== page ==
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Sterling Cables site used to be Newbury Gasworks

One of Newbury's best known landmarks is soon to be demolished

Jackie Markham

Reporter:

Jackie Markham

Email:

jackie.markham@newburynews.co.uk

Newbury Gas works entrance 1925

Entrance to Newbury Gas Works in 1925

Newbury’s skyline is undergoing a major change with the demolition of the Sterling Cables tower in Kings Road, currently under way. The landmark has been visible for longer than most Newbury residents can remember.

A company was formed to build the first Newbury Gas Works on a site close to the junction of Cheap Street and King’s Road West (then called, unsurprisingly, Gas House Lane).

Newbury and the adjoining hamlet of Speenhamland saw its first gas street lighting on 29t December,1825. The first public building in Newbury to be lit by gas was the Waterside Chapel, in 1827, located where the Waterside Centre is now.

In 1878, the borough of Newbury Corporation purchased the Newbury Gas undertaking from the Gas Company, for the sum of £10, 438. Two years later a new site was purchased, at the other end of Kings Road West on the corner with Boundary Road, and the new works constructed in the period 1880-81. This is the site of what later became known as the Sterling Cables tower.

A report written by WR Davey, Engineer and Gas Works Manager, on the 1925 inauguration of the Gas works’ new vertical retort plant talks of poor workmanship on the 1880 works, much of which had fallen into serious disrepair within a twenty-year period.

In the early 1900s, new buildings were constructed to a higher standard. In July 1925, the new vertical retort plant was opened by the Mayor Alderman James Stradling.

Alderman Charles Lucas was chairman of the Corporation’s Gas Committee for around forty years, and his labours and foresight were held to be largely responsible for the strong financial position of the Gas Works in 1925.

As the town grew in size, demand for gas increased (especially during the war years) and in 1947 a larger retort house was constructed next to the existing one, and a new gas holder was erected on newly purchased land between Hambridge Road and the Racecourse. This had a capacity of 750,000 cubic feet, almost double the capacity of the other two existing gas holders, and was about 120 feet high and 111 feet in diameter.

The NWN reported (17 July 1947) “It is to be painted a greyish colour so as to blend with the sky and ground”.

The following year, one of Newbury’s most conspicuous landmarks, the 120 feet tall, spindly chimney disappeared from the skyline. Visible from nearly every part of the town, the local newspaper was of the opinion “there will be no regrets at its disappearance”.

It had been in place for 25 years, and apparently never worked satisfactorily. Said the NWN “To gas engineers who went through the town by train, Newbury was the place with the gas works that had a chimney secured by guy ropes“.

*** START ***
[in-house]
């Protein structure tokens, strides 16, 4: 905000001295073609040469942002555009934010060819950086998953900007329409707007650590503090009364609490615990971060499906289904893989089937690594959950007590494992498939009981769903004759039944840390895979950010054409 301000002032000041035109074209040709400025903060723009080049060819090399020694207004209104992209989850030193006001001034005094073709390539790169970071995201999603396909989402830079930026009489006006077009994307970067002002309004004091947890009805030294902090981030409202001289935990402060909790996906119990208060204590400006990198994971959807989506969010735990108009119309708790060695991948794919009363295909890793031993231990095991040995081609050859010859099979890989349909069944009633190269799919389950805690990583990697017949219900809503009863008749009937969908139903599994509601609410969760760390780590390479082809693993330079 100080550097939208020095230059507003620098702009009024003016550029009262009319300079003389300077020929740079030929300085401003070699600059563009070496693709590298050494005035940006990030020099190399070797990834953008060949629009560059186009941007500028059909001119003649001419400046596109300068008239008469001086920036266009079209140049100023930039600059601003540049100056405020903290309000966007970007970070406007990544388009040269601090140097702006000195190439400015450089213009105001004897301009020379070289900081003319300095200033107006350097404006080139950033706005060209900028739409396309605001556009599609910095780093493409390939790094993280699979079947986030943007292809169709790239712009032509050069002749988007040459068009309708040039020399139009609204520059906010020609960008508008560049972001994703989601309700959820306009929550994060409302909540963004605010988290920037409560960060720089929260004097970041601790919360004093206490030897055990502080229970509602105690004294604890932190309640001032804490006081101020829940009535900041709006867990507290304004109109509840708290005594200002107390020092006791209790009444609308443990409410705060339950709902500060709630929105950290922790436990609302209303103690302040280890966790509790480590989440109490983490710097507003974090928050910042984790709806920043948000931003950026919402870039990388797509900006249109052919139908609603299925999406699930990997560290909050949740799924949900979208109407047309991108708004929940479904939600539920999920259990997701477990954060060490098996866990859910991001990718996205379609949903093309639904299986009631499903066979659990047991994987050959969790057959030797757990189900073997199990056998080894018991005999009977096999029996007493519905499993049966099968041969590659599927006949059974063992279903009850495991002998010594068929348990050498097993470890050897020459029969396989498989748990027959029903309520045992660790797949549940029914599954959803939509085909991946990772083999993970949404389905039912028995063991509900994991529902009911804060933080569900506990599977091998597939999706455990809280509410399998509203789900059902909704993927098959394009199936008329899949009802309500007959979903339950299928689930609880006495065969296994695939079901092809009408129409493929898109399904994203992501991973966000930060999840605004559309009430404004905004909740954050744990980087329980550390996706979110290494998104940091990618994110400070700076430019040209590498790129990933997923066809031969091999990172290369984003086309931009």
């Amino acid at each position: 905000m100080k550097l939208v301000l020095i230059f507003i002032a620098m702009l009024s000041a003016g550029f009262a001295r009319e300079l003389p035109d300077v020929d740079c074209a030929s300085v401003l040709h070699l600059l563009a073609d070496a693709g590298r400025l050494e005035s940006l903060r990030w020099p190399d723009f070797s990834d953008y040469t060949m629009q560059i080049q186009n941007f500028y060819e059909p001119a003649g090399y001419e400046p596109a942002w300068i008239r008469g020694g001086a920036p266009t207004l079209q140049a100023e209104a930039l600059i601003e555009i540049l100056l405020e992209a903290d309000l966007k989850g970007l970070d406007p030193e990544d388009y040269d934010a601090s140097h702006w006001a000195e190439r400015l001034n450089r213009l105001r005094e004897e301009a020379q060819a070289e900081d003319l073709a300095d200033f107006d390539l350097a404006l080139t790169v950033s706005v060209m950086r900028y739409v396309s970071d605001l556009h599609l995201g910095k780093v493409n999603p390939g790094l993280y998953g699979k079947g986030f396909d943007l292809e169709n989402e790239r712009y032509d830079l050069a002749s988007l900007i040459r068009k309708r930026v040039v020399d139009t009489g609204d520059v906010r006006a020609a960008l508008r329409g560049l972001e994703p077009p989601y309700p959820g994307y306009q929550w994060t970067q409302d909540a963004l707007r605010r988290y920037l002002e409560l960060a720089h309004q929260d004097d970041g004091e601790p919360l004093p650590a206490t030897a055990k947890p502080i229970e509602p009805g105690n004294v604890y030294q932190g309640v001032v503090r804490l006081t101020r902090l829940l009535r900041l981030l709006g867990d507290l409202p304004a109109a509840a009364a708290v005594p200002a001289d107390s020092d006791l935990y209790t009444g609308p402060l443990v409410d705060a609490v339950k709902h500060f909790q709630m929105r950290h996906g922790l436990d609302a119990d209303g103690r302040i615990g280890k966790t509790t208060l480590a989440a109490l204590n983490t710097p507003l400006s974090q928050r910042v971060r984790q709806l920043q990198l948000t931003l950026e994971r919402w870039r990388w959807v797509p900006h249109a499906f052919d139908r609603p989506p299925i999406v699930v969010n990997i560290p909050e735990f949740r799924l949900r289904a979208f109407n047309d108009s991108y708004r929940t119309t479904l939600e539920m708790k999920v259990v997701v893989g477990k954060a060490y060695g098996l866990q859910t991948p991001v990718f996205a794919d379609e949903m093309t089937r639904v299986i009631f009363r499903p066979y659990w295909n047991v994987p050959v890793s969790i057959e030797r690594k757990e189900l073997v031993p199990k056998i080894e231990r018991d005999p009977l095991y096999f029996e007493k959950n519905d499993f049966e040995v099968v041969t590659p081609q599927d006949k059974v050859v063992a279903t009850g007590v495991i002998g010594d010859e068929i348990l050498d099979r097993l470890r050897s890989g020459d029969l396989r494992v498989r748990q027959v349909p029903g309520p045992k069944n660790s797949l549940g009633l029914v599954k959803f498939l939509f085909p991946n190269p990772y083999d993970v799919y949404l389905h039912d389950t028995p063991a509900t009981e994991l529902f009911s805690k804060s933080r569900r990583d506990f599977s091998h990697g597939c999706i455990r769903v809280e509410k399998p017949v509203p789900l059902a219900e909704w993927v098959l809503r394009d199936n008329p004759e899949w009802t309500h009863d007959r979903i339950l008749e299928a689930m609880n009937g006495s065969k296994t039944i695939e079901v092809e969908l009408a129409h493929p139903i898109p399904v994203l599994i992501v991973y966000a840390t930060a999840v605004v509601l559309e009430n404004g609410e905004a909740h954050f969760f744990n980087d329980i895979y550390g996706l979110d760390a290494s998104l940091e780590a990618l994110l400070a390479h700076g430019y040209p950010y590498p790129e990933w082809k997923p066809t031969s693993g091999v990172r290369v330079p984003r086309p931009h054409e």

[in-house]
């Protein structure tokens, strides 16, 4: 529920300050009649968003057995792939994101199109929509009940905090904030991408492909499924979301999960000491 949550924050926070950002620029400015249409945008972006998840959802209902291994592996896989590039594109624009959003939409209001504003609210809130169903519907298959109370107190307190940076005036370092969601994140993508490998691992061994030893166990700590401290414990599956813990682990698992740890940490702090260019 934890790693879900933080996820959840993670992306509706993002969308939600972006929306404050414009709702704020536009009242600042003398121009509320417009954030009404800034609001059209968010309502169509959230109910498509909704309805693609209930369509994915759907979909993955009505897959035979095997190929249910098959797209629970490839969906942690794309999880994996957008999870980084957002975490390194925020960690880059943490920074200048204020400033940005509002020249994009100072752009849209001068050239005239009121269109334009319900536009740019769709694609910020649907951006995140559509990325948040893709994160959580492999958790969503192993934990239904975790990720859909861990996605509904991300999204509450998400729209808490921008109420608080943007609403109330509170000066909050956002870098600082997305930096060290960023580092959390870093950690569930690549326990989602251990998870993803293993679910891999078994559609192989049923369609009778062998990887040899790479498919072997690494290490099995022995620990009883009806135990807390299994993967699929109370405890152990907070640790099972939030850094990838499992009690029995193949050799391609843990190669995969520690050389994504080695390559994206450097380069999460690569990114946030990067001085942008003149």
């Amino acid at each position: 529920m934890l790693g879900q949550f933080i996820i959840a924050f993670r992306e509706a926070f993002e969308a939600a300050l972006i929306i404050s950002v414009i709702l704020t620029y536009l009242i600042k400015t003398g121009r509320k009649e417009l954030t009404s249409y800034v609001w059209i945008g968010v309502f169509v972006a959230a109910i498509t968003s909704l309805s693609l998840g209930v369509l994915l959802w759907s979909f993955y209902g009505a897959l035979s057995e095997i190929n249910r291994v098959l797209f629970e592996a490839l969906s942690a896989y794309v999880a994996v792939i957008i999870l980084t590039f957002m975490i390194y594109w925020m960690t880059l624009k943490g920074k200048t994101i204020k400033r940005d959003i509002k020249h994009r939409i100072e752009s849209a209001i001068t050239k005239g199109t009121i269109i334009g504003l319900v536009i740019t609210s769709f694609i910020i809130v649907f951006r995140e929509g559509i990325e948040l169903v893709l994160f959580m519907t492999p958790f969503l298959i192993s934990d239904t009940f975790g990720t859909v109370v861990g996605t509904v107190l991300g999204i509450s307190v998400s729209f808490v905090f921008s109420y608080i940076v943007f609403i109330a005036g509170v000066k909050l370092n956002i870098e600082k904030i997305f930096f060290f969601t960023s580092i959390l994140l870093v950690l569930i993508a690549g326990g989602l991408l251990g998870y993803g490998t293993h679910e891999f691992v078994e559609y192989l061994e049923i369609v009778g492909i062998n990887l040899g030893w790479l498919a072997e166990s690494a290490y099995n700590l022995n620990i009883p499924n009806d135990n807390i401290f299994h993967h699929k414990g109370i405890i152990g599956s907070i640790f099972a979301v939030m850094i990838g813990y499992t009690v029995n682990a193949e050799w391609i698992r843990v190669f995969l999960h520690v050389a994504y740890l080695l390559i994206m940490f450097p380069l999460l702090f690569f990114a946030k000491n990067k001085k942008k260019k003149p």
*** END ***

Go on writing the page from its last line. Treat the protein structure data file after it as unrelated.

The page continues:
The Gas Industry was nationalised on May Day 1949, putting an end to 70 years of town ownership of one of its most important utilities.

Alderman HR Metcalf, at a Newbury Town Council Meeting, voiced his displeasure at the decision, referring to “half-baked theorists, who without any possibility of redress, are taking from local government things which have been built up by energy and initiative of a completely unselfish kind. The gas industry will now be run by highly-paid members of Boards instead of by people like ourselves for nothing” he said.

At the time Alderman Metcalf had been chairman of the Gas Committee for some 21 years.

The Southern Gas Board took over, making further modernisations over the next ten years. Then in  May 1959 came the shock announcement that the town was to be joined up to a new “grid” system for gas supply, and the  Kings Road Gas Works, a significant local employer, would close in July of that year.

The Kings Road works was sold by public auction at the Chequers Hotel in October 1959.

Thereafter the site was  home to a number of local businesses, perhaps the best known being Sterling Cable Company, which manufactured cables for the oil and petrochemical industries worldwide.

The Aldermaston-based company, which closed down in the early 1990s, had a Tower Works factory on the Newbury Kings Road site.  This led to the area being referred to locally as the Sterling Cables Industrial Estate, despite the fact that cable manufacture at the site ceased in 1983.

Sterling Garage, traded from the Sterling Estate from the 1990s; now the company trades from new premises in Faraday Road.

(the site in 2005)

The Kings Road site is now destined for housing to be built in eight blocks between three and eight storeys high - soon to provide a new landmark on Newbury’s ever-changing skyline.

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Article comments

  • paulGT11

    24/05/2017 - 17:05

    Local inventor and Cold Ash resident, Rev John Bacon flew his hot air balloon many times from the Newbury gas works in the late 1800s and early 1900s. This was reported in the NWN at the time and re-printed as a nostalgia story in 2003. http://www.newburytoday.co.uk/news/news/9497/cold-ash-inventor-hits-the-heady-heights-of-ballooning-hall-of-fame.html

    Reply

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